What are searches?

Purchasers who are not obtaining finance to purchase a property are not obliged to undertake searches. A lender would most likely request that the usual searches are in place before agreeing to drawdown on the loan, alternatively they may ask for no search insurance which would cover for losses incurred from adverse entries revealed in some searches, but not all.

As it is not a requirement for cash purchasers to undertake these searches, many decide to proceed without to save on cost or time which can sometimes prove problematic later on down the line.

There are various searches that can be carried out depending on the nature of the transaction. The usual searches are; local authority search, environmental search, drainage and water search, highways search and a chancelcheck report. A brief overview of information supplied in searches that could affect future saleability and use of a property is given below.

A local authority search would reveal information affecting the property; for example, if there are any local land charges (LLC) registered. LLC’s are restrictions/prohibitions on the use and enjoyment of a property. The most common forms of land charges are planning permissions, planning enforcement notices, tree preservation orders and Community Infrastructure Levy (CIL) charges.

A drainage and water search would reveal whether there are any sewers located within the boundaries of the property which would give the water company a right of access or which may prevent future development. It will also confirm whether the property is connected to a mains water supply.

An environmental search will assess the risk of contamination to ascertain the likelihood of contamination which may result in a further soil report being necessary.

A highways search would reveal whether the public highway has been adopted by the local authority, and if not further investigation will be required to ascertain that suitable rights of way and provisions for maintenance are in place.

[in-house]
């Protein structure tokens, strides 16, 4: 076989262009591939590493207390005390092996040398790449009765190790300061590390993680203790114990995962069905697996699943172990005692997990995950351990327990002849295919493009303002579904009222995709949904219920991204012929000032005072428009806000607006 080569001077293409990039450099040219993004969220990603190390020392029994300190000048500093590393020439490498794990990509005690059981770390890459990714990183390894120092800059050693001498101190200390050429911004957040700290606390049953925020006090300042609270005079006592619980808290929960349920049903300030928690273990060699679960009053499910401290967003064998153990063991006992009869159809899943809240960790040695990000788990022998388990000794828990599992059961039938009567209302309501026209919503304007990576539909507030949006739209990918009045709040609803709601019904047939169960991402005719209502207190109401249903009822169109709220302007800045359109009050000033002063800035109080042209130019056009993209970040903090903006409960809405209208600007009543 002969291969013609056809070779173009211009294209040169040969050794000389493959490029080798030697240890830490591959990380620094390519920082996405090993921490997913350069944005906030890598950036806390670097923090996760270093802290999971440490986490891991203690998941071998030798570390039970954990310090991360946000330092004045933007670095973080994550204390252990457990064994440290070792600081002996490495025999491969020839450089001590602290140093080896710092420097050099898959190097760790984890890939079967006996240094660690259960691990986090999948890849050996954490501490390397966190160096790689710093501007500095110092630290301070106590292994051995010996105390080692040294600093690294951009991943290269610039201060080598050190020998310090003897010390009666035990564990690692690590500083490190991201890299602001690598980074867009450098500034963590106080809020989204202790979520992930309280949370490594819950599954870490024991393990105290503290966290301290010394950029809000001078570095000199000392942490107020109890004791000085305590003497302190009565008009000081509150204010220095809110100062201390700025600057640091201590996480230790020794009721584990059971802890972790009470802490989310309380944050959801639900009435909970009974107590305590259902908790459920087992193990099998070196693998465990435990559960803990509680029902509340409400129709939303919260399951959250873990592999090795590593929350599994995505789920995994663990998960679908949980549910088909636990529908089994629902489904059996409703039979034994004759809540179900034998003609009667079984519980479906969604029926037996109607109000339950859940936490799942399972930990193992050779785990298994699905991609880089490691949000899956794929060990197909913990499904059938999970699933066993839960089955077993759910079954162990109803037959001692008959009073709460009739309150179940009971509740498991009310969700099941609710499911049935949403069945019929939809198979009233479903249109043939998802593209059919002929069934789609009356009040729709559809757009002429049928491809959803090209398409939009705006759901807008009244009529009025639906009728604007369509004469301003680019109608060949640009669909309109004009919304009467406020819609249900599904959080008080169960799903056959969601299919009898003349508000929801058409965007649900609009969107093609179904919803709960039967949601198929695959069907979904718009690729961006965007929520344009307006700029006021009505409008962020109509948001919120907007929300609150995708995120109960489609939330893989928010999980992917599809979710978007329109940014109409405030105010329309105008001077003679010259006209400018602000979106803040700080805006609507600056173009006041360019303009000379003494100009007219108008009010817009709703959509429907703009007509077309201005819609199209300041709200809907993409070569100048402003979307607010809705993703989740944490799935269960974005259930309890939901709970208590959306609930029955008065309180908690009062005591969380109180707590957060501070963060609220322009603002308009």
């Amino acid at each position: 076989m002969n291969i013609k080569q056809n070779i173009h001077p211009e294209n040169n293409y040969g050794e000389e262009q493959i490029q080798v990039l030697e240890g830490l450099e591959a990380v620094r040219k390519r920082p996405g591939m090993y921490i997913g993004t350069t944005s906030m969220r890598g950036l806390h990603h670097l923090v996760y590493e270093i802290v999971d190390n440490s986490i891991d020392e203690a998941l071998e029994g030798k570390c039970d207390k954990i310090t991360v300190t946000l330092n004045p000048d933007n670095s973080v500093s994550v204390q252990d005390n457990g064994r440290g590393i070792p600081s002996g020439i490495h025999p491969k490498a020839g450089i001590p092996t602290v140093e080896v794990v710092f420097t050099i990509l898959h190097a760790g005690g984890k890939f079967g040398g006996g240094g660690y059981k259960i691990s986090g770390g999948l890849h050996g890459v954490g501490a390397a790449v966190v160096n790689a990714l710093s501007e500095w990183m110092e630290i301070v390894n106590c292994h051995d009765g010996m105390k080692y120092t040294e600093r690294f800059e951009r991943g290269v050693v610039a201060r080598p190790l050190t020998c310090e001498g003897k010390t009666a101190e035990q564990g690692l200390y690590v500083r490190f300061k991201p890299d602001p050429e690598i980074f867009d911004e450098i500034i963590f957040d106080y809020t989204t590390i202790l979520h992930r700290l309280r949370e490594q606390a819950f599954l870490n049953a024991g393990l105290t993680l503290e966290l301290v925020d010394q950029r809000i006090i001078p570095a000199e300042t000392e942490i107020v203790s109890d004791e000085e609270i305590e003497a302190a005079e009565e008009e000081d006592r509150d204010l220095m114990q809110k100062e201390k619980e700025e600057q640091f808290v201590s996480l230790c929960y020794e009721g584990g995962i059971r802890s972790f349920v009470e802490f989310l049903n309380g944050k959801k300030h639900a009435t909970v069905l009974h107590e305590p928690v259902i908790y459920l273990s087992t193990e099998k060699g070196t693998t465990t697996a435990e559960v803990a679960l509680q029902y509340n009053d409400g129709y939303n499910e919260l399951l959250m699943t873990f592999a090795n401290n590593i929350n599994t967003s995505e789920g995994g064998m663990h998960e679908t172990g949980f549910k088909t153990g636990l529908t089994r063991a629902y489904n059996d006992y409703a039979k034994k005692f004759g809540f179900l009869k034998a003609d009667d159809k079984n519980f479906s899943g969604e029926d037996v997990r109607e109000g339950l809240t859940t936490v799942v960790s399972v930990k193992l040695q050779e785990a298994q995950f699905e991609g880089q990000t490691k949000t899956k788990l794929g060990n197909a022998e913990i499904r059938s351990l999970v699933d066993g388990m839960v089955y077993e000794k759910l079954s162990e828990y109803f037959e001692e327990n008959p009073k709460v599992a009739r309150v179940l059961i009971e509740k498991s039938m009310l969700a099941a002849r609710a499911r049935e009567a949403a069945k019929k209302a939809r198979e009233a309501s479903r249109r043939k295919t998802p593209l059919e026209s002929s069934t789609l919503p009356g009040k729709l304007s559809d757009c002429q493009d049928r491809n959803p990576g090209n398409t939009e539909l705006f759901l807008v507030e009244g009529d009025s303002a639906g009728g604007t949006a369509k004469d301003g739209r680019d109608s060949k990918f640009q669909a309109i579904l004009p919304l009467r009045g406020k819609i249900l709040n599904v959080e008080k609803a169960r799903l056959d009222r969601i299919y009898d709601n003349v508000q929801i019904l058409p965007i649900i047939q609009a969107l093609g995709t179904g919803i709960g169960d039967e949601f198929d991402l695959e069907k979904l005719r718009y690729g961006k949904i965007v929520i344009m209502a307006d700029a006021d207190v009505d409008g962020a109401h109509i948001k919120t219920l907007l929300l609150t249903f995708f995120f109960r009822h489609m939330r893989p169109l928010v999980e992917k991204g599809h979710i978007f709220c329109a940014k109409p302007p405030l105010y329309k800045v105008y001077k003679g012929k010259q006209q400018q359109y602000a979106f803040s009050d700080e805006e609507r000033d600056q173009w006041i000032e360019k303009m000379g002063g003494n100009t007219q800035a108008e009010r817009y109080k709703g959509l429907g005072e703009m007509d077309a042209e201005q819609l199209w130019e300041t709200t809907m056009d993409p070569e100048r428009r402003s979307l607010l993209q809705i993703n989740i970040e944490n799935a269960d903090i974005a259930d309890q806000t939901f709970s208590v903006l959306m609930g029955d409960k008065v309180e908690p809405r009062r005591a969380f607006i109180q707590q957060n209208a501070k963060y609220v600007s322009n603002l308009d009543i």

ChancelCheck reports may not be applicable. If the current land owner purchased the property after October 2013 it will not be required. These searches will reveal whether the property is situated in a parish which has a potential chancel repair liability. Chancel repair liability is a legal obligation to contribute to the repairs of a church/parish. This can be insured against once the same is revealed. However, if the parish approaches you it may prove difficult to insure.

Why are they important?

Searches are important as they reveal information that may affect a buyers intentions for the use and enjoyment of the land/property, or could even bear a financial implication. For example, as explained above local land charges can reveal whether there is a CIL liability charge for the area. This could also show financial charges owed to a council for CIL. If the seller built the property that is being purchased and triggered the CIL liability charge, the developer would owe to the council a sum of money. If that sum of money is not paid it could be registered as a local land charge which would be revealed by the local authority search. Once the matter has completed, the liability can pass to the current land owner who will be responsible for discharging the sum owed with the council with no way of being compensated by the seller following completion. The phrase ‘buyer beware’ is frequently used in the property world specifically for this reason and this is why matters such as this should be dealt with pre exchange/completion so that any issues can be addressed as it is likely that there is no way to pursue a seller for the loss after this without necessary provisions being in place.

What is CIL?

CIL is a planning charge which is a tool used by local authorities to help deliver infrastructure and support development in their area. If the planning charge is implemented in the area it may affect new developments. The amount of the charge would be calculated by the square footage of the new building and would be payable by the developer. It is important that when purchasing a property that is subject to a CIL planning charge, there are no payments due to the council as this liability can pass on completion of the purchase.

It is important to undertake searches against a property whether or not finance is being obtained to ensure that you are not left with issues post-completion that would become your responsibility. It may save on time and cost in the short term to avoid searches but this may prove to be a more costly and time consuming to rectify in the long run.

If you are in any doubt or have any questions, please contact us on 01702 338 338 to speak to our Southend office, 01277 500123 to speak to our Billericay office or 020 8049 5888 to speak to our Stratford office.